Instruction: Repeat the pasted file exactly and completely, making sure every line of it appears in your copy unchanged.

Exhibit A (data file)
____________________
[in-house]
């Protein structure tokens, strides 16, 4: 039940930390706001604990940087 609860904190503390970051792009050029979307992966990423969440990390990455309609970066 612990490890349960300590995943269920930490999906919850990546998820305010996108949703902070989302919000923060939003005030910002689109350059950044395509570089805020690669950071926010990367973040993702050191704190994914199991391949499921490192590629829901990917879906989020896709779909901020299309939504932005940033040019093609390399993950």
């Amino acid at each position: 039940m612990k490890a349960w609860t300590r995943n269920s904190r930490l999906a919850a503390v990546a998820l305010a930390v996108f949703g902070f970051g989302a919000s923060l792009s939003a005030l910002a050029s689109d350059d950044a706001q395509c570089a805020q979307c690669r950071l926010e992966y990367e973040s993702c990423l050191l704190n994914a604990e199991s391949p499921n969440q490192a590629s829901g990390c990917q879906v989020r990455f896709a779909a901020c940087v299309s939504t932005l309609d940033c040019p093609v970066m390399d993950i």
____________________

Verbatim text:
[in-house]
């Protein structure tokens, strides 16, 4: 039940930390706001604990940087 609860904190503390970051792009050029979307992966990423969440990390990455309609970066 612990490890349960300590995943269920930490999906919850990546998820305010996108949703902070989302919000923060939003005030910002689109350059950044395509570089805020690669950071926010990367973040993702050191704190994914199991391949499921490192590629829901990917879906989020896709779909901020299309939504932005940033040019093609390399993950």
């Amino acid at each position: 039940m612990k490890a349960w609860t300590r995943n269920s904190r930490l999906a919850a503390v990546a998820l305010a930390v996108f949703g902070f970051g989302a919000s923060l792009s939003a005030l910002a050029s689109d350059d950044a706001q395509c570089a805020q979307c690669r950071l926010e992966y990367e973040s993702c990423l050191l704190n994914a604990e199991s391949p499921n969440q490192a590629s829901g990390c990917q879906v989020r990455f896709a779909a901020c940087v299309s939504t932005l309609d940033c040019p093609v970066m390399d993950i």